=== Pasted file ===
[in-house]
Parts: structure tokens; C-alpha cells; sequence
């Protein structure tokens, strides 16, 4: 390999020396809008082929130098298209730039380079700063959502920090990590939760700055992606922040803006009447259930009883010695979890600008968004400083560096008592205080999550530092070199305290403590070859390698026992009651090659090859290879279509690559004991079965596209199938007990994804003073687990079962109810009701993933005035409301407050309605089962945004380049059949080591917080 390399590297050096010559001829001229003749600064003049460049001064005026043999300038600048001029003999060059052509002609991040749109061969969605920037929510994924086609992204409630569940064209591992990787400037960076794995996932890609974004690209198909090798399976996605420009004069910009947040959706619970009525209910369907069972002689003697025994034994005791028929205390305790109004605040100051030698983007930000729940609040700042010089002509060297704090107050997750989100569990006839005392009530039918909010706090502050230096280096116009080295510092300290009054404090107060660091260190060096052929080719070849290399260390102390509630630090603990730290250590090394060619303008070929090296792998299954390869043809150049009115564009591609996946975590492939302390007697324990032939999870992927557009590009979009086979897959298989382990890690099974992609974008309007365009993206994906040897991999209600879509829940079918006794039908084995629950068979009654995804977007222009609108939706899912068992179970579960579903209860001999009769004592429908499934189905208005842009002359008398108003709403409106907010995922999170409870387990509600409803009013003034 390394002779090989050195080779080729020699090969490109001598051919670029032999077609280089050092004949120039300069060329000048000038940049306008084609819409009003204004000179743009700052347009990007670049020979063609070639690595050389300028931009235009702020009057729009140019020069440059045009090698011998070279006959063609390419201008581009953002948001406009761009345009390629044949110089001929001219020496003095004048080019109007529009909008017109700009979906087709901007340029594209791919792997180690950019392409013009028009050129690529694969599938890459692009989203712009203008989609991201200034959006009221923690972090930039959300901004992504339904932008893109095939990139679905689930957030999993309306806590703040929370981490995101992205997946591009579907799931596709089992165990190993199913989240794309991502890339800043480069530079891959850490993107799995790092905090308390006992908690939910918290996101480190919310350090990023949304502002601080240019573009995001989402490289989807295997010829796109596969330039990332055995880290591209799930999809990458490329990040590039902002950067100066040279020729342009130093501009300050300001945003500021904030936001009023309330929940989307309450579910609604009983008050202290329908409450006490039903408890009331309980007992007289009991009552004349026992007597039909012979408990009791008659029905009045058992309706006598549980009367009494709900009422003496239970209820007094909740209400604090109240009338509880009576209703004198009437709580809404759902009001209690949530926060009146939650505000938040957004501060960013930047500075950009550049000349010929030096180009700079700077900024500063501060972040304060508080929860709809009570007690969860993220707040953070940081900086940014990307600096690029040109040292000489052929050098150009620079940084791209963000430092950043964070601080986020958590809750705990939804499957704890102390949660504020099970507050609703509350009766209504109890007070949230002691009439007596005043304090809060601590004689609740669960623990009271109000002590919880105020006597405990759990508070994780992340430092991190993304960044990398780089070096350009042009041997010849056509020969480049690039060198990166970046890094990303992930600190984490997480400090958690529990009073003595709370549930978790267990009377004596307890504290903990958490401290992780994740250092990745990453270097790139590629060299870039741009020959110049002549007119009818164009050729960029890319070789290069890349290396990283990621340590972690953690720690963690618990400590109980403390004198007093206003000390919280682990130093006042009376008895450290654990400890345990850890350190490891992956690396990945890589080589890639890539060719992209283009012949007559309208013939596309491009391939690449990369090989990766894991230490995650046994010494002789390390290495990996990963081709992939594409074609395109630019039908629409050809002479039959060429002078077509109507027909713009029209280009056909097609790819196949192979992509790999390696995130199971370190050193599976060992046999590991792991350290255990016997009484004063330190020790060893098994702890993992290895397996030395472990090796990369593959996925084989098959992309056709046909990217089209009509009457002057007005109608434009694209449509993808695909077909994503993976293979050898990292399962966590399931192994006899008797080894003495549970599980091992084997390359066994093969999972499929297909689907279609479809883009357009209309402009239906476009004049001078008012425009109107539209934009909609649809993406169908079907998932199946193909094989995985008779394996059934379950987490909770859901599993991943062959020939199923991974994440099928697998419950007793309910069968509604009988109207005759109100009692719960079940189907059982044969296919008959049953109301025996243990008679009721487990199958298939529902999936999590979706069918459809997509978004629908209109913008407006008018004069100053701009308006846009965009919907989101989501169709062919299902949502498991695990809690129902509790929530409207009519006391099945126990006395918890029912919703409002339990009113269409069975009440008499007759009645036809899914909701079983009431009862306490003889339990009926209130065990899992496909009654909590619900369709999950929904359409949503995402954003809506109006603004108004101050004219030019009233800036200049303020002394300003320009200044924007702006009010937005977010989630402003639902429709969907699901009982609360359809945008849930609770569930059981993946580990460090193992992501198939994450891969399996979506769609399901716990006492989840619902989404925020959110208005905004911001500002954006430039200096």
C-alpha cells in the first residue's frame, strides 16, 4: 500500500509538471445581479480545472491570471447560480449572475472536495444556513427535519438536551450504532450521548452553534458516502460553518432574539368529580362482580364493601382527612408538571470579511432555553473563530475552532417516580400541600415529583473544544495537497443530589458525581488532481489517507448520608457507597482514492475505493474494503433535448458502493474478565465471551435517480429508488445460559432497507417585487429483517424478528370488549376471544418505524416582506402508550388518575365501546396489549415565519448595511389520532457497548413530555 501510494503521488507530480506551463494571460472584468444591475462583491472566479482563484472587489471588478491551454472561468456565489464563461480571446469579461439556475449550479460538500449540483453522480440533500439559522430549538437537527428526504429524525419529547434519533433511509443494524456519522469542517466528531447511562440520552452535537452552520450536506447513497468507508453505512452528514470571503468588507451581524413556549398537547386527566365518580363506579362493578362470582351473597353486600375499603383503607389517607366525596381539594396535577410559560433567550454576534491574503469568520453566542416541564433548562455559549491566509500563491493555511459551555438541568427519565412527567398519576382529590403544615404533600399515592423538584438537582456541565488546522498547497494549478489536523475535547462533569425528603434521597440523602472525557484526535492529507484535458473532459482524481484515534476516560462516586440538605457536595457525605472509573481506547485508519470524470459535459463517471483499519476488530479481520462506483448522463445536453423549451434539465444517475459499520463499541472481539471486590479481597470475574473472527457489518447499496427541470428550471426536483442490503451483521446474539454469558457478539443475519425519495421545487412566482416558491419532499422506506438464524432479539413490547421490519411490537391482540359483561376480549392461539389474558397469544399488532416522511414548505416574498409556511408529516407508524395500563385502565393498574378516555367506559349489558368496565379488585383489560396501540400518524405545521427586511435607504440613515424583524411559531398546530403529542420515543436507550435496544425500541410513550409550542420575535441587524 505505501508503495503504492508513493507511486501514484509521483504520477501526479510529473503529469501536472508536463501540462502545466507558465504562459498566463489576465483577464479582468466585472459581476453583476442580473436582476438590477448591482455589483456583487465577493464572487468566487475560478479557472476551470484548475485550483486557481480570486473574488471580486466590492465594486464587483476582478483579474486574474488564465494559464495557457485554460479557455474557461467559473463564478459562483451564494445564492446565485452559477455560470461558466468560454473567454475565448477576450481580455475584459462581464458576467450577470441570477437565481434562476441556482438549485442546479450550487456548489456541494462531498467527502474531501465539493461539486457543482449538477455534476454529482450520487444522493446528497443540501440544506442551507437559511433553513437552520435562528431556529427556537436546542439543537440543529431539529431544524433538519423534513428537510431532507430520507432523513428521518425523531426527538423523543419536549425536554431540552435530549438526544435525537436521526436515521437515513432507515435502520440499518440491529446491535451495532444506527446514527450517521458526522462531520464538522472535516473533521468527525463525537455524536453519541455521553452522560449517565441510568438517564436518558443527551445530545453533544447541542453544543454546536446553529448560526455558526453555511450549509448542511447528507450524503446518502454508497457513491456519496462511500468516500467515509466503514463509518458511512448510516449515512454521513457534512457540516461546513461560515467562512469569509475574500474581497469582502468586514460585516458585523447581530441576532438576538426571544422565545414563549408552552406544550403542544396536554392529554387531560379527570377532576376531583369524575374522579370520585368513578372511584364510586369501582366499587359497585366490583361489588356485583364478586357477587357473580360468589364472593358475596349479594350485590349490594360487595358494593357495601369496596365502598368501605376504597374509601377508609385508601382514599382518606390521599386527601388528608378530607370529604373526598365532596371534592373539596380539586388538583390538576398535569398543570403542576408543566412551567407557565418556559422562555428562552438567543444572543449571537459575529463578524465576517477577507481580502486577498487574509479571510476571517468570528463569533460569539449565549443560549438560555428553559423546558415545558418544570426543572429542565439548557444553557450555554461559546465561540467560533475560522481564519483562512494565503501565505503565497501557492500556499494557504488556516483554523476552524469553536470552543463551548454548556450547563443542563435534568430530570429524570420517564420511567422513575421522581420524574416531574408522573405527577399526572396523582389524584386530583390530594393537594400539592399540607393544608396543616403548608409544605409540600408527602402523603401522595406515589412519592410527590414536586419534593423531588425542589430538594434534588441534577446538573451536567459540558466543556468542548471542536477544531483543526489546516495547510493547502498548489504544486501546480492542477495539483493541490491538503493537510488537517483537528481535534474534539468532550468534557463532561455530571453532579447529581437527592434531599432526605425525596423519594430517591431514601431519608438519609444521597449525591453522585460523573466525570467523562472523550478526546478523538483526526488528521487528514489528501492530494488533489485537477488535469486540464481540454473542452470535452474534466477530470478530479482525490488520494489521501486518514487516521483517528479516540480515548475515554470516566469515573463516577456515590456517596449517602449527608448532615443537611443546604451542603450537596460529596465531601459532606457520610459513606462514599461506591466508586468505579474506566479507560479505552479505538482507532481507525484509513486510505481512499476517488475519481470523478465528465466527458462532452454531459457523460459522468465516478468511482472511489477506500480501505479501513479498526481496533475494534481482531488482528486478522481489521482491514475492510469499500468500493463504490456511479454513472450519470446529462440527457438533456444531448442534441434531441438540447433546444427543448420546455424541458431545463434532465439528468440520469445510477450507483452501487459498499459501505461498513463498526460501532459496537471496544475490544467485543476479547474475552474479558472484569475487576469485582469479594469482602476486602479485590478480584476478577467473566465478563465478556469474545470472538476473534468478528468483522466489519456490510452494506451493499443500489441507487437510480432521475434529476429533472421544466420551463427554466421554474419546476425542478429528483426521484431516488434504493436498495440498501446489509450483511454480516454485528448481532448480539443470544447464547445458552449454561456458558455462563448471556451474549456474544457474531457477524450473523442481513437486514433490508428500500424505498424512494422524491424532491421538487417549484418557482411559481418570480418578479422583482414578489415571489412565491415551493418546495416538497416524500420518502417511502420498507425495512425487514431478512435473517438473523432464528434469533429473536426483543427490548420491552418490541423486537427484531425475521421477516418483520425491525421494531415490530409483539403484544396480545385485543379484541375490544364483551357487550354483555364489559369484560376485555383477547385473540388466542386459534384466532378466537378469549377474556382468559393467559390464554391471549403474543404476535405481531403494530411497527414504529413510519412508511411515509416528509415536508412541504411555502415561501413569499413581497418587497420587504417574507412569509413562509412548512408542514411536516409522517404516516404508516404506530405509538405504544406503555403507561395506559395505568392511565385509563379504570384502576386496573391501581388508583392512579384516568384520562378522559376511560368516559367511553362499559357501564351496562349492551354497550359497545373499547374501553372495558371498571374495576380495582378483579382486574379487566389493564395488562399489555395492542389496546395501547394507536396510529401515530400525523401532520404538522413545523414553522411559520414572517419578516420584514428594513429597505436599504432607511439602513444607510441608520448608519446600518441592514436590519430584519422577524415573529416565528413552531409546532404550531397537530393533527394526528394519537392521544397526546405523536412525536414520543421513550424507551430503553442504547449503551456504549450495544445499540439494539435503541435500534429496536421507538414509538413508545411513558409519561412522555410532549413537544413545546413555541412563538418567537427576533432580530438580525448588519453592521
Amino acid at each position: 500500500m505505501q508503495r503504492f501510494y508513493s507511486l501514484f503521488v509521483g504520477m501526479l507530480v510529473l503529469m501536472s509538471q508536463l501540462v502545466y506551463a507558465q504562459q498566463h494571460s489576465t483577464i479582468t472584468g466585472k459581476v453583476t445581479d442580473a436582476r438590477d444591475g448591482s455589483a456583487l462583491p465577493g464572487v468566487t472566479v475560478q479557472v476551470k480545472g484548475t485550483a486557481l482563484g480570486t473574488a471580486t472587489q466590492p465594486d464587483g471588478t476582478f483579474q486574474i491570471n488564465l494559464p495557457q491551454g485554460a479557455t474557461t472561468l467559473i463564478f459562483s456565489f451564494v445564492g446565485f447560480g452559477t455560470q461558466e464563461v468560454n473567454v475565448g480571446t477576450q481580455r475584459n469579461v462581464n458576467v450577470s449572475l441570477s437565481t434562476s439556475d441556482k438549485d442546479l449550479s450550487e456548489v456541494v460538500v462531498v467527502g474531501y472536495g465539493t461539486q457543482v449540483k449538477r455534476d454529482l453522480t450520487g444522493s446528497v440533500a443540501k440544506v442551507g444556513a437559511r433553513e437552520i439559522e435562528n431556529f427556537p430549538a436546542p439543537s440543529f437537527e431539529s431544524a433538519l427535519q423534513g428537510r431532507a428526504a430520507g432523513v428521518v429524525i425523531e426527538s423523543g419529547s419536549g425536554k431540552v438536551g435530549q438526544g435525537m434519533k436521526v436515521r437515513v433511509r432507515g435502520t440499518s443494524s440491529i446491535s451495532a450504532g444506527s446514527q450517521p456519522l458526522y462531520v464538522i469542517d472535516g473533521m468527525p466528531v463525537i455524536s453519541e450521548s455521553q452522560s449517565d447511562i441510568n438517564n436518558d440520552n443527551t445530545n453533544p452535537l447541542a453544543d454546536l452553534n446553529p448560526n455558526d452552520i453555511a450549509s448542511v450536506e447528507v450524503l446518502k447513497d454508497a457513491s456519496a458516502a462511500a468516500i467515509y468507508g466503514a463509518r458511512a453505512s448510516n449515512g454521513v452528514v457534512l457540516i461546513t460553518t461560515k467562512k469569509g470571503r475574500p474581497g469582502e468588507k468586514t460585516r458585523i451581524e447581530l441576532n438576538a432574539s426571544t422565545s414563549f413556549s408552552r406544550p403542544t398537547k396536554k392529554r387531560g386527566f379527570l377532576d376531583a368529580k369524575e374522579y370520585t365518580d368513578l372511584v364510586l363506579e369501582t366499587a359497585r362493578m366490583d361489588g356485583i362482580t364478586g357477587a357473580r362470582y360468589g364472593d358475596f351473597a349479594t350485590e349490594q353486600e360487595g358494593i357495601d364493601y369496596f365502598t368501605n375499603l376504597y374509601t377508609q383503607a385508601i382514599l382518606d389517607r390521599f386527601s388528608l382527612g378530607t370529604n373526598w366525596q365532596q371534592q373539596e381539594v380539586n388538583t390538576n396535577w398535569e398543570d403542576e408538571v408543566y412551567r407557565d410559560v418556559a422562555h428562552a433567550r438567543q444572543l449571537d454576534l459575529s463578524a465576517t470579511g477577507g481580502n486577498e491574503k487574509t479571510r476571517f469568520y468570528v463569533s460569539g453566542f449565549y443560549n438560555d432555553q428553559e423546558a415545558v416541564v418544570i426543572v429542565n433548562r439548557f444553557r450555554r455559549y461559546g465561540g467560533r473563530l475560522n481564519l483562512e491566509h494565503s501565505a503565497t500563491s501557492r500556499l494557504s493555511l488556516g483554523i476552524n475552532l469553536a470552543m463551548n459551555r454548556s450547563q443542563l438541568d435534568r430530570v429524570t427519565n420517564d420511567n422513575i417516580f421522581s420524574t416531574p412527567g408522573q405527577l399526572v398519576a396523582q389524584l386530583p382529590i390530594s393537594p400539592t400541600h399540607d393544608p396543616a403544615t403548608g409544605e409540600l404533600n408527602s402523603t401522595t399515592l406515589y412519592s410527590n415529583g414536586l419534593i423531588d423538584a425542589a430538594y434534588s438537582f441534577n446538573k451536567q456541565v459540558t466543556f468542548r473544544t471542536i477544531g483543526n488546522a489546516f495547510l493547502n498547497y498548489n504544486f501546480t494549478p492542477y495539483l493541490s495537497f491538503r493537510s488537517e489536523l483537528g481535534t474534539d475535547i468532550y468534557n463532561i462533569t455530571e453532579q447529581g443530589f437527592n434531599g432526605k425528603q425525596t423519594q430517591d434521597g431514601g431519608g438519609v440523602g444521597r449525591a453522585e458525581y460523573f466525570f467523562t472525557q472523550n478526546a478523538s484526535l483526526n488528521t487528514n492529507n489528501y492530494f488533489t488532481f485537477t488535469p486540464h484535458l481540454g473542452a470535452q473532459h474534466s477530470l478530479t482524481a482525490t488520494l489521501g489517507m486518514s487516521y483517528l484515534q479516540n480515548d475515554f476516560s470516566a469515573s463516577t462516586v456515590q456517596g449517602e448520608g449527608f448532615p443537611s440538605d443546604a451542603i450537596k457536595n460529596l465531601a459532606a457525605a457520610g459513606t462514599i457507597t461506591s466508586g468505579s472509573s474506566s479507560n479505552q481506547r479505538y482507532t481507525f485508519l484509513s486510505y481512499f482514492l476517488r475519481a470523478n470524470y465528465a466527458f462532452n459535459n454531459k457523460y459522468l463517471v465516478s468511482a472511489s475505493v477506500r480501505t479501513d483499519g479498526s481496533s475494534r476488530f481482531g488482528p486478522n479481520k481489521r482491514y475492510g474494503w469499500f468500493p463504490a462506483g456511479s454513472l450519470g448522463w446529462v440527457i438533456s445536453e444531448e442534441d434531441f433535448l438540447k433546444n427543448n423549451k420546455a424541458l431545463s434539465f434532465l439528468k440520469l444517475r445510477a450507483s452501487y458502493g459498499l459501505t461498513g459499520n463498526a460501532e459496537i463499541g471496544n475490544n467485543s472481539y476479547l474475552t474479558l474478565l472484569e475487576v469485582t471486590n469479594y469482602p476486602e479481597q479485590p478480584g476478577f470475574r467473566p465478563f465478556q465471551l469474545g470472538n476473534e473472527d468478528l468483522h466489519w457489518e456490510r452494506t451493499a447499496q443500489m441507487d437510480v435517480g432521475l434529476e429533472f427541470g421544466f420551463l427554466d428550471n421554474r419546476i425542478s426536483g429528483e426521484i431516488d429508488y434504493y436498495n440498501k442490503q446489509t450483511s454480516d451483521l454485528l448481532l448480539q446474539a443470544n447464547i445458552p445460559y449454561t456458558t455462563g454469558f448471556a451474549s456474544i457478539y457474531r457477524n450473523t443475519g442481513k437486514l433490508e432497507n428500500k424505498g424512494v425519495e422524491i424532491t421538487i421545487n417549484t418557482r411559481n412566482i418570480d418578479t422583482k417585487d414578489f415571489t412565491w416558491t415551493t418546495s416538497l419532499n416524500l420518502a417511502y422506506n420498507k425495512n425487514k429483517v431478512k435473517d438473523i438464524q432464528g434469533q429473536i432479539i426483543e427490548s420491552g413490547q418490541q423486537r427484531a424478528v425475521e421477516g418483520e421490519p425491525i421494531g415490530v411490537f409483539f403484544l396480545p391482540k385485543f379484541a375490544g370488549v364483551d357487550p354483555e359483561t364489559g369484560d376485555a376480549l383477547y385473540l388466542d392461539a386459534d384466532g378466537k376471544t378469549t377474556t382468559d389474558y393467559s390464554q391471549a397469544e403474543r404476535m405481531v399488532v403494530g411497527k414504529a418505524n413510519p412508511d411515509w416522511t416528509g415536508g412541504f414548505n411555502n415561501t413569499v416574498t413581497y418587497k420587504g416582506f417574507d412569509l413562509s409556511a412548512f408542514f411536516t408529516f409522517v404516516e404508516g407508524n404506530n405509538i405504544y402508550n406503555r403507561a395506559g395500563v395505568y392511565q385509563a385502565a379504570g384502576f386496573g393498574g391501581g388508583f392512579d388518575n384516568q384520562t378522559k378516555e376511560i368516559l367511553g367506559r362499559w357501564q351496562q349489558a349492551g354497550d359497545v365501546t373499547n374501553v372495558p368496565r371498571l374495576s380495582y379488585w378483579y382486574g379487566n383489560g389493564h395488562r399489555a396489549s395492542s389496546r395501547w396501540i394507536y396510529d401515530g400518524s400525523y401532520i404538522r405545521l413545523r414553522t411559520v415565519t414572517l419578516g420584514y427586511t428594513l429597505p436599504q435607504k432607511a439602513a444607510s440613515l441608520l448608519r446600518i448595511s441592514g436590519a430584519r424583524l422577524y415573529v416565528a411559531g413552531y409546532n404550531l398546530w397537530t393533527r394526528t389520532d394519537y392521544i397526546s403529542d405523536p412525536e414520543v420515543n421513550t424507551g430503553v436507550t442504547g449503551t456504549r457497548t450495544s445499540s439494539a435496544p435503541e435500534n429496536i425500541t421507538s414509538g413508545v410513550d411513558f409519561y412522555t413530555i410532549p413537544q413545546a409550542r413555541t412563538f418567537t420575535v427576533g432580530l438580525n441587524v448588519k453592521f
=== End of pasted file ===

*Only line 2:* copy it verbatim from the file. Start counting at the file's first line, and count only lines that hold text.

Parts: structure tokens; C-alpha cells; sequence